And so we are back in the UK for the winter.  For the first time in years we have had the time to make a proper job of getting ready for Christmas.  The cake is made and iced in good time, the decorations are up, the presents are wrapped and we’re looking forward to a day or two with the family.  Then we’ll be looking forward to our return to France in the Spring.


5 December 2018



By the middle of September all our visitors had gone and we settled into what turned out to be our own little summer holiday.


The glorious weather just went on and on and on, well into October.  The days were warm although there were the tell-tale signs that autumn was just around the corner.  For us, coming from a cooler part of the UK, where the weather gets cool and wet in September and doesn’t cheer up until May at the earliest, this seemed to be like an endless summer.


We dusted off the Harleys and took days out for road trips.  The weather was perfect, warm enough to enjoy the ride along the beautiful, almost deserted roads, yet not hot enough to feel overheated.  I had almost forgotten how much I loved riding my motorcycle and in fact could hardly remember the last time I rode it.  We made up for lost time in September.


The only disappointment was to see the garden suffering so badly.  With the last of the rainwater in our cube we brought the pots back to life and restored flowers and colour to the garden – but there was nothing we could do for the grass.  It was however a small price to pay for having our extended summer.  We were having a wonderful time, exactly how we hoped life would be when we first moved in four years ago.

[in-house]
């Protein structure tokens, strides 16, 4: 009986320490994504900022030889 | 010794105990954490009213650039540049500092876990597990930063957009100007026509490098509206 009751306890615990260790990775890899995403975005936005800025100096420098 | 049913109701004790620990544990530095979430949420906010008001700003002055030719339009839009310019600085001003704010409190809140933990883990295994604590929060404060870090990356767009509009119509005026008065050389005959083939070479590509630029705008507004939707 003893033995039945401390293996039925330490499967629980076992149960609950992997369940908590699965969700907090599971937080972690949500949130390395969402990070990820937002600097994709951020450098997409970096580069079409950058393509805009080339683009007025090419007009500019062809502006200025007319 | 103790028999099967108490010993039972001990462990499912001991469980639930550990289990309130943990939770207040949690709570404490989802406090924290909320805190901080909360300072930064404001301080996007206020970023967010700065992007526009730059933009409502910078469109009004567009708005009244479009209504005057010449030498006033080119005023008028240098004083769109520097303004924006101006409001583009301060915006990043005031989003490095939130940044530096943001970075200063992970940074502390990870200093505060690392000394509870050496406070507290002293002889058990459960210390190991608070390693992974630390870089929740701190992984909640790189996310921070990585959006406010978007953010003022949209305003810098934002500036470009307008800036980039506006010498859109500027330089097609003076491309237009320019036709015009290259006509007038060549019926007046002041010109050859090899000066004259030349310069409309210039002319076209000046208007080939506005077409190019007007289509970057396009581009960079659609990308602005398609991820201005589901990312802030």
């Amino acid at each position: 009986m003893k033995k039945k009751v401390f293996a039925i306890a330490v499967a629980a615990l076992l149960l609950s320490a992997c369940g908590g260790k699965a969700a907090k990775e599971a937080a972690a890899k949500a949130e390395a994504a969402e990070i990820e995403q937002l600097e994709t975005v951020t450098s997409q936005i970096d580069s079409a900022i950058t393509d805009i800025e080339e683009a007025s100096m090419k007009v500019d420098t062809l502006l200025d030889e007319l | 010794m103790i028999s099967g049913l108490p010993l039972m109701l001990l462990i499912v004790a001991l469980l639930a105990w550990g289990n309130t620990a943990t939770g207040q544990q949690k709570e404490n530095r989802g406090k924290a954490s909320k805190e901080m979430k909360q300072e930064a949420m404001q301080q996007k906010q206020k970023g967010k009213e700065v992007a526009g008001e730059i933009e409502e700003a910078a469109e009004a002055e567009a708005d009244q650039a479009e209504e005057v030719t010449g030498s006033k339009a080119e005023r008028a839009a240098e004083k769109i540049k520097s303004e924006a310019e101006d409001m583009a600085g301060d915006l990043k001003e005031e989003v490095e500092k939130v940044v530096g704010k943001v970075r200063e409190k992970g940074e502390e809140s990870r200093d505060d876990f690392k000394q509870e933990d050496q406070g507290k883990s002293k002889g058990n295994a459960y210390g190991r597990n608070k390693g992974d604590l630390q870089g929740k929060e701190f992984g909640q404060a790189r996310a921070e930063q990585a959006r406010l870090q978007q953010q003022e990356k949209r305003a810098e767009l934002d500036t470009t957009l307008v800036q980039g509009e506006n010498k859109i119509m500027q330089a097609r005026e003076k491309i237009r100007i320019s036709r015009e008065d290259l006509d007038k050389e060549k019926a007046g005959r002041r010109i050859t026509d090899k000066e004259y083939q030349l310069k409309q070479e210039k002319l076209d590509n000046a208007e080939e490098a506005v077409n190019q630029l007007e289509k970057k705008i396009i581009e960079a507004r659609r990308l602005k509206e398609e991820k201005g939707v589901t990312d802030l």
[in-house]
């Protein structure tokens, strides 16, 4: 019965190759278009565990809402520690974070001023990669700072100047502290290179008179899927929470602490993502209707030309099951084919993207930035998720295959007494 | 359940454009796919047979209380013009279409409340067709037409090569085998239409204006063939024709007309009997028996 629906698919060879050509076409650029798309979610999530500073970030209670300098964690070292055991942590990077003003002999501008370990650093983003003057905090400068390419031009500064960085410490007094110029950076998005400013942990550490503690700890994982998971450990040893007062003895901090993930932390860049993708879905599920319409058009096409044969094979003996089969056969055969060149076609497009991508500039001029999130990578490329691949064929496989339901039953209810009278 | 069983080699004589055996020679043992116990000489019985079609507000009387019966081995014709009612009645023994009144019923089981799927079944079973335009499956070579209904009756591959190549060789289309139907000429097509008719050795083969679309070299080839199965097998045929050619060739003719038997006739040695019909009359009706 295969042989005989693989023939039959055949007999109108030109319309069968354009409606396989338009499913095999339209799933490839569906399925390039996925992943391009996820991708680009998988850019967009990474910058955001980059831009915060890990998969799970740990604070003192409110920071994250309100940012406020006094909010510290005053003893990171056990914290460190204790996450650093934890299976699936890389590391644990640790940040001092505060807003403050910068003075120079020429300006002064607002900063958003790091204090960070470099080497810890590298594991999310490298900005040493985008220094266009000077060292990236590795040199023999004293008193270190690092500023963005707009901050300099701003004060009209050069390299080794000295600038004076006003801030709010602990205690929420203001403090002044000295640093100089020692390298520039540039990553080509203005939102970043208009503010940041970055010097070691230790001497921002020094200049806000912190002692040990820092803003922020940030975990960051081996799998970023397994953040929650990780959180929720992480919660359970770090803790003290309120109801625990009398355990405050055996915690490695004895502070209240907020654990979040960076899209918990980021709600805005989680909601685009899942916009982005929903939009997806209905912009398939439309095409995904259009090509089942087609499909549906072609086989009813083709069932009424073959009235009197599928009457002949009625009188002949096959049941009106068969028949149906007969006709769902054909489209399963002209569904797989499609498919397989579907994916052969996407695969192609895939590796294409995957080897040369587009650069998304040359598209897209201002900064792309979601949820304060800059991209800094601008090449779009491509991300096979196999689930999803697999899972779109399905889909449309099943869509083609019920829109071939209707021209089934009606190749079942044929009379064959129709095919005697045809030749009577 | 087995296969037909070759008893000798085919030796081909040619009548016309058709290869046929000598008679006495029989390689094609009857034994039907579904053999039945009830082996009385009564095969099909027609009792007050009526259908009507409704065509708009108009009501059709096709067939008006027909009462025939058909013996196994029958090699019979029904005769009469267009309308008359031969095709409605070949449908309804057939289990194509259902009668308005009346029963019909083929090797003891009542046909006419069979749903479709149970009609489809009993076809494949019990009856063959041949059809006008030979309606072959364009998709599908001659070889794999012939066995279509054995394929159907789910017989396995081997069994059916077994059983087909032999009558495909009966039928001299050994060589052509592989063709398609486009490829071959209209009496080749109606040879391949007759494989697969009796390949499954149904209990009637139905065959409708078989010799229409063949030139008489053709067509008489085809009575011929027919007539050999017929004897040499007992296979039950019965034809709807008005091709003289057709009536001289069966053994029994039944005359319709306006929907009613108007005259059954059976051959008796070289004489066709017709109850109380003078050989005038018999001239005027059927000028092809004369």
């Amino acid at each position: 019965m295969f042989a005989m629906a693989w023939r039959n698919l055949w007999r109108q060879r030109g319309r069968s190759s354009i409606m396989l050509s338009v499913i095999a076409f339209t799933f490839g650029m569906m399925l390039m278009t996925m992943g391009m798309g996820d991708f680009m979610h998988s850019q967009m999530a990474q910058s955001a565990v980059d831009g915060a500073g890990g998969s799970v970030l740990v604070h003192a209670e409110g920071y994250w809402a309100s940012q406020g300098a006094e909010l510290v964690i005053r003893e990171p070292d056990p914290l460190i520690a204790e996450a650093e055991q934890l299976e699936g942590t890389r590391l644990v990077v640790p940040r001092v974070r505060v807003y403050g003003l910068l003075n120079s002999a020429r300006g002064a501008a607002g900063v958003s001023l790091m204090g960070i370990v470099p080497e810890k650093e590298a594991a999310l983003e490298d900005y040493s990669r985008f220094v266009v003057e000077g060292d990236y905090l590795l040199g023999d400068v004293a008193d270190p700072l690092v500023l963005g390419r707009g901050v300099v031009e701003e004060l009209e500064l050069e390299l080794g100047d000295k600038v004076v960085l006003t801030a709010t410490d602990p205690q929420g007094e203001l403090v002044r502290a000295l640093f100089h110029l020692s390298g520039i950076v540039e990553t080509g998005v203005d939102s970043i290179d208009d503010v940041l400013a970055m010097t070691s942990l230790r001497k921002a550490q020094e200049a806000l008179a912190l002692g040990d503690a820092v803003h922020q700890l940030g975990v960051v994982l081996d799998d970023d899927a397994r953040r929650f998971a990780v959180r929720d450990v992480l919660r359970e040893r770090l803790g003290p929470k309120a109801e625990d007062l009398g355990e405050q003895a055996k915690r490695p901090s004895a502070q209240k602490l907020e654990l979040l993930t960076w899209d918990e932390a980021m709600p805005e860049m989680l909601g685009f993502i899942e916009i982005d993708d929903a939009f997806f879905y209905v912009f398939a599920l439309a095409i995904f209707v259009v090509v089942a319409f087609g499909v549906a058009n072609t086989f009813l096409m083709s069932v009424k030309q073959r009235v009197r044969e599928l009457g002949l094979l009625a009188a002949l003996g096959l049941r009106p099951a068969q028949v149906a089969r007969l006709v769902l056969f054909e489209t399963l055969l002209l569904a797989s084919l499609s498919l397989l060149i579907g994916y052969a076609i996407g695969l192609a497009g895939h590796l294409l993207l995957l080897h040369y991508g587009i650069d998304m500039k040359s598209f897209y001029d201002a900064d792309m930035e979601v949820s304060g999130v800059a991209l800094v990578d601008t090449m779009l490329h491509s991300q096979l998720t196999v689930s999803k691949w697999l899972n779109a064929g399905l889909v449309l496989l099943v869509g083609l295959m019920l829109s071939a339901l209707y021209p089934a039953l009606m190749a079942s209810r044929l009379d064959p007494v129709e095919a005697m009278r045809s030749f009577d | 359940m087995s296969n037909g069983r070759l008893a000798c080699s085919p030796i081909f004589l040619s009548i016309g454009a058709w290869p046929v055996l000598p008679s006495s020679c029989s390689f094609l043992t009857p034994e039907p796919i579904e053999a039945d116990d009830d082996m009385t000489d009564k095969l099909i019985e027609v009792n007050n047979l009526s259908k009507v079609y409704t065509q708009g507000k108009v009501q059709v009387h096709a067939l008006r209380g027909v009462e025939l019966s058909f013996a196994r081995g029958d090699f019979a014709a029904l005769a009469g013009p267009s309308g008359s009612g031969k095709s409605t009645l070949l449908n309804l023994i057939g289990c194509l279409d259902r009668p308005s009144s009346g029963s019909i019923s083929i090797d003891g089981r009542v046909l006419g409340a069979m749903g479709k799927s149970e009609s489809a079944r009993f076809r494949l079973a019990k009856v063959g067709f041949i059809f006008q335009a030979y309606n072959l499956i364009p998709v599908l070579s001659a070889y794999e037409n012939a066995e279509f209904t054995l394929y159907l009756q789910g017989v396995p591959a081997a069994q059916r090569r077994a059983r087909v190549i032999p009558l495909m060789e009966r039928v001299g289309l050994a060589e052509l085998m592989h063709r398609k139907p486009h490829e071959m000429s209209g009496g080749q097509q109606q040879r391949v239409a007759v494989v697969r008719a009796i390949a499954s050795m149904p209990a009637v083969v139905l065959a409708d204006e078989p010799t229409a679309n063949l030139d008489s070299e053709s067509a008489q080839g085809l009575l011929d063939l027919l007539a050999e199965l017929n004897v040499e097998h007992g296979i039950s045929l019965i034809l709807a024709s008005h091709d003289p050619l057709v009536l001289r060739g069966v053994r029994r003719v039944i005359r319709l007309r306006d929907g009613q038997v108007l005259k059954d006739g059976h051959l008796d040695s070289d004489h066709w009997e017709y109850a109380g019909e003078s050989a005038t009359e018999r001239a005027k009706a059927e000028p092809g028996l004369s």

Most evenings we would take a stroll to the nearest hamlet, where the two goats rushed to greet us, ready for their treat of leftover baguette.  Hugo was fascinated by them.

We ate outdoors every day, always at lunchtime, but it was the evenings that were really special.  We would eat under the shelter, light the candles, and sit for a couple of hours, until well after dark.  Once the bats had finished their aerial display we would listen to the crickets, the owls, the foxes and the deer calling.  Magical times.


By the beginning of October the hunting season was in full swing.  We would hear the guns going off from early morning and had to think more carefully about where we took Hugo for a walk, to make sure we didn’t come across hunters in the forest.


We returned to our old haunts more often, the walk around the château being one of our favourites, with the added bonus of picking up walnuts from the ground along the way.


Pumpkins began to appear as decorations on windowsills in the village.  Autumn was definitely here in name but for us it was still summer.


In late October work began again in the fields, the tractors making clouds of dust as they worked the earth, baked dry by months without rain.  This seemed to us a sure sign that rain was expected and the endless summer would, inevitably come to an end.


They worked until long after sunset. 

With the shortening of the days in October we began to feel the weight of our return to the UK looming.  With a combination of sadness and joy we made the most of every minute, eating and working outdoors in the still beautiful weather.  I was dreading our return to the land of bad weather, bad manners, bad traffic, noise and litter.  Leaving behind the clean grass verges, the easy driving and the peace and quiet.  Once the job of tidying up the garden for winter was started, putting away the chairs and tables, we realised that we had spent so much time just enjoying being in our lovely house in this beautiful part of France, that we had almost run out of time to finish the work.

So we hatched a plan………..